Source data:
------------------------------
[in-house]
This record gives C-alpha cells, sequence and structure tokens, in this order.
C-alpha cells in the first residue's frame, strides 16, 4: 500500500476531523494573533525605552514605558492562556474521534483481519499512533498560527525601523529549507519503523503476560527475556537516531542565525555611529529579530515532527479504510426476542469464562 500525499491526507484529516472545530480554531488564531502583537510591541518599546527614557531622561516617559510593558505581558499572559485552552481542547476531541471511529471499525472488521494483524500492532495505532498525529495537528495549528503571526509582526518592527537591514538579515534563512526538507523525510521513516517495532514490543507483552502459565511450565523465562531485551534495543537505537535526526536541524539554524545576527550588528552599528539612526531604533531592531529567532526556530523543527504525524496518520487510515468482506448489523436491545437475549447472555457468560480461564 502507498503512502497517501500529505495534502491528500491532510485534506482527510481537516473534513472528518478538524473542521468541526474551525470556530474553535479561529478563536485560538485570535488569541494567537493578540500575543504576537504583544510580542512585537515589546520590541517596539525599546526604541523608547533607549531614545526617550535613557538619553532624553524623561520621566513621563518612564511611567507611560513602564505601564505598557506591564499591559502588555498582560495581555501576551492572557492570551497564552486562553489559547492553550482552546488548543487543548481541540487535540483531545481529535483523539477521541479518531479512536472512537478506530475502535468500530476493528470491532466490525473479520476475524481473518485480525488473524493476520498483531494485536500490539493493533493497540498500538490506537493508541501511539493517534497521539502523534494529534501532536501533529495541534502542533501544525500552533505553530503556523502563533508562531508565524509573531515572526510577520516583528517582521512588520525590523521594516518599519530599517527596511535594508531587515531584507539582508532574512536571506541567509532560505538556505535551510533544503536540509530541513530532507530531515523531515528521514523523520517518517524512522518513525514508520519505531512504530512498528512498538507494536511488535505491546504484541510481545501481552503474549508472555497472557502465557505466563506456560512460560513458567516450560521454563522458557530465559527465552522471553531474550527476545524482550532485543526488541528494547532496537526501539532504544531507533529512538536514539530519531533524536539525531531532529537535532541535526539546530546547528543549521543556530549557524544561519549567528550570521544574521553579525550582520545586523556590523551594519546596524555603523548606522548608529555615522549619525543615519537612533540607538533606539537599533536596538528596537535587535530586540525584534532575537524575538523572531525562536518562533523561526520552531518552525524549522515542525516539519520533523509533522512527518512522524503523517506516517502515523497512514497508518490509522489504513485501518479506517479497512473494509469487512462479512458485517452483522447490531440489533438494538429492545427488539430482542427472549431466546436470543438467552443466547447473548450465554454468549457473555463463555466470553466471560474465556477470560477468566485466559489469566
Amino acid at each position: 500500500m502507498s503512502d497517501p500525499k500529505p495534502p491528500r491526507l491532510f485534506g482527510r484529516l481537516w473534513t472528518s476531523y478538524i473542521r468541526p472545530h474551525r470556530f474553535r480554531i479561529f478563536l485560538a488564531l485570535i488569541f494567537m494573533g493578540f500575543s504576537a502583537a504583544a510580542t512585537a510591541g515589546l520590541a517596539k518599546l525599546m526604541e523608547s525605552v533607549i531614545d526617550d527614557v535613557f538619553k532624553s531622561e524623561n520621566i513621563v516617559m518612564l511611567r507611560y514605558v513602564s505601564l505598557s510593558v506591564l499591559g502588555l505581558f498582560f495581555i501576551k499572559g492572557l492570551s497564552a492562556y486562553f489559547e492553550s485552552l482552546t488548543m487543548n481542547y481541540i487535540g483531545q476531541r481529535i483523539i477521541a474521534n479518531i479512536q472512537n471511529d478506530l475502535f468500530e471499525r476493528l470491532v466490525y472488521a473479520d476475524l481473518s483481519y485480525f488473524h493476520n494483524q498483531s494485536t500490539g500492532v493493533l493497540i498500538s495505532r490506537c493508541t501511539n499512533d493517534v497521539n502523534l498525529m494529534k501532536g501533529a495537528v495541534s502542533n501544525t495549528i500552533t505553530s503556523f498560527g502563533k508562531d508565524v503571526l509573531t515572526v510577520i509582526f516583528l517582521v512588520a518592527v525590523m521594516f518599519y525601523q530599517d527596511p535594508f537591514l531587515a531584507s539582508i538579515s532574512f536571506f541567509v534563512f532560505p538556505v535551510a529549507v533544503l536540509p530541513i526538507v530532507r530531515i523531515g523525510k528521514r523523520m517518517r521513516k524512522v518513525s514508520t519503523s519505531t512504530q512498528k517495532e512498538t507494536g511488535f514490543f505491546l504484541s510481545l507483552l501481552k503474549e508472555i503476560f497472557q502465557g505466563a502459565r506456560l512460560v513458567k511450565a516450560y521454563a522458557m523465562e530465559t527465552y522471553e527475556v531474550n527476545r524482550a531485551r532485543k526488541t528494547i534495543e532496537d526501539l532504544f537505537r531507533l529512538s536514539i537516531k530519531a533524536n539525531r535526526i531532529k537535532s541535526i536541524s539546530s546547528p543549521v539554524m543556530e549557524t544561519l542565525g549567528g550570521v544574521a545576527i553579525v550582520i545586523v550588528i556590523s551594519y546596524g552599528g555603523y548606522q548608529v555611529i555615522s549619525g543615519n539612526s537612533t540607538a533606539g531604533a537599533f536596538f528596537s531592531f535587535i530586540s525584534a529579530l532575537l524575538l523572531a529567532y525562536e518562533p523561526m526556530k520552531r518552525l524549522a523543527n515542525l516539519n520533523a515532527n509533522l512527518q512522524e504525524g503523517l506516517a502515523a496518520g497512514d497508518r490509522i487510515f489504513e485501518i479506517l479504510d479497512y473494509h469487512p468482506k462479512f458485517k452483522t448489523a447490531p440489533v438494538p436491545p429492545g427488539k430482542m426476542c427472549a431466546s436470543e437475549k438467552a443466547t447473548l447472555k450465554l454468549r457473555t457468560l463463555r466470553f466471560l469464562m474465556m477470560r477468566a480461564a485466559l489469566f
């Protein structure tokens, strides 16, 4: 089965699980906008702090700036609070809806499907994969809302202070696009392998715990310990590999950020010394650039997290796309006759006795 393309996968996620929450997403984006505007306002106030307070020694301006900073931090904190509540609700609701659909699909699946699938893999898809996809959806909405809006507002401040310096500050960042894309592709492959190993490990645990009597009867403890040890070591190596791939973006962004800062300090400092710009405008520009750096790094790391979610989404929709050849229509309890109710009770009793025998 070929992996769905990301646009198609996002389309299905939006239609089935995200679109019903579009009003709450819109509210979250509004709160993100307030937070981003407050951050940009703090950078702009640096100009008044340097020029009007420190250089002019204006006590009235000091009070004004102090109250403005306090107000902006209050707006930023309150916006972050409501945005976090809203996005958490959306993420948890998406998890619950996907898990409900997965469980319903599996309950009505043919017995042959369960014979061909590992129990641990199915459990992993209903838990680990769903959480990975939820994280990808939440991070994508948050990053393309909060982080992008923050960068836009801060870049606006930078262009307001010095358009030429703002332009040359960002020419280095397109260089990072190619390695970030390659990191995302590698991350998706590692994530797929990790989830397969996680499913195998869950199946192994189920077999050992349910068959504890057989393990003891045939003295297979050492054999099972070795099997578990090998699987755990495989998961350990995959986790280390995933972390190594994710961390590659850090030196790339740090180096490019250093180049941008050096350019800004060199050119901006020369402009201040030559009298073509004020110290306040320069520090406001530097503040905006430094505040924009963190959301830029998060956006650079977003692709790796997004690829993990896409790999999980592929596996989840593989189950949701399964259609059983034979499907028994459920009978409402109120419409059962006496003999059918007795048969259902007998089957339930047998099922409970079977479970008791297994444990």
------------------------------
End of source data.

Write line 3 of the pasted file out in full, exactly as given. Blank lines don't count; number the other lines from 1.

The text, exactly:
C-alpha cells in the first residue's frame, strides 16, 4: 500500500476531523494573533525605552514605558492562556474521534483481519499512533498560527525601523529549507519503523503476560527475556537516531542565525555611529529579530515532527479504510426476542469464562 500525499491526507484529516472545530480554531488564531502583537510591541518599546527614557531622561516617559510593558505581558499572559485552552481542547476531541471511529471499525472488521494483524500492532495505532498525529495537528495549528503571526509582526518592527537591514538579515534563512526538507523525510521513516517495532514490543507483552502459565511450565523465562531485551534495543537505537535526526536541524539554524545576527550588528552599528539612526531604533531592531529567532526556530523543527504525524496518520487510515468482506448489523436491545437475549447472555457468560480461564 502507498503512502497517501500529505495534502491528500491532510485534506482527510481537516473534513472528518478538524473542521468541526474551525470556530474553535479561529478563536485560538485570535488569541494567537493578540500575543504576537504583544510580542512585537515589546520590541517596539525599546526604541523608547533607549531614545526617550535613557538619553532624553524623561520621566513621563518612564511611567507611560513602564505601564505598557506591564499591559502588555498582560495581555501576551492572557492570551497564552486562553489559547492553550482552546488548543487543548481541540487535540483531545481529535483523539477521541479518531479512536472512537478506530475502535468500530476493528470491532466490525473479520476475524481473518485480525488473524493476520498483531494485536500490539493493533493497540498500538490506537493508541501511539493517534497521539502523534494529534501532536501533529495541534502542533501544525500552533505553530503556523502563533508562531508565524509573531515572526510577520516583528517582521512588520525590523521594516518599519530599517527596511535594508531587515531584507539582508532574512536571506541567509532560505538556505535551510533544503536540509530541513530532507530531515523531515528521514523523520517518517524512522518513525514508520519505531512504530512498528512498538507494536511488535505491546504484541510481545501481552503474549508472555497472557502465557505466563506456560512460560513458567516450560521454563522458557530465559527465552522471553531474550527476545524482550532485543526488541528494547532496537526501539532504544531507533529512538536514539530519531533524536539525531531532529537535532541535526539546530546547528543549521543556530549557524544561519549567528550570521544574521553579525550582520545586523556590523551594519546596524555603523548606522548608529555615522549619525543615519537612533540607538533606539537599533536596538528596537535587535530586540525584534532575537524575538523572531525562536518562533523561526520552531518552525524549522515542525516539519520533523509533522512527518512522524503523517506516517502515523497512514497508518490509522489504513485501518479506517479497512473494509469487512462479512458485517452483522447490531440489533438494538429492545427488539430482542427472549431466546436470543438467552443466547447473548450465554454468549457473555463463555466470553466471560474465556477470560477468566485466559489469566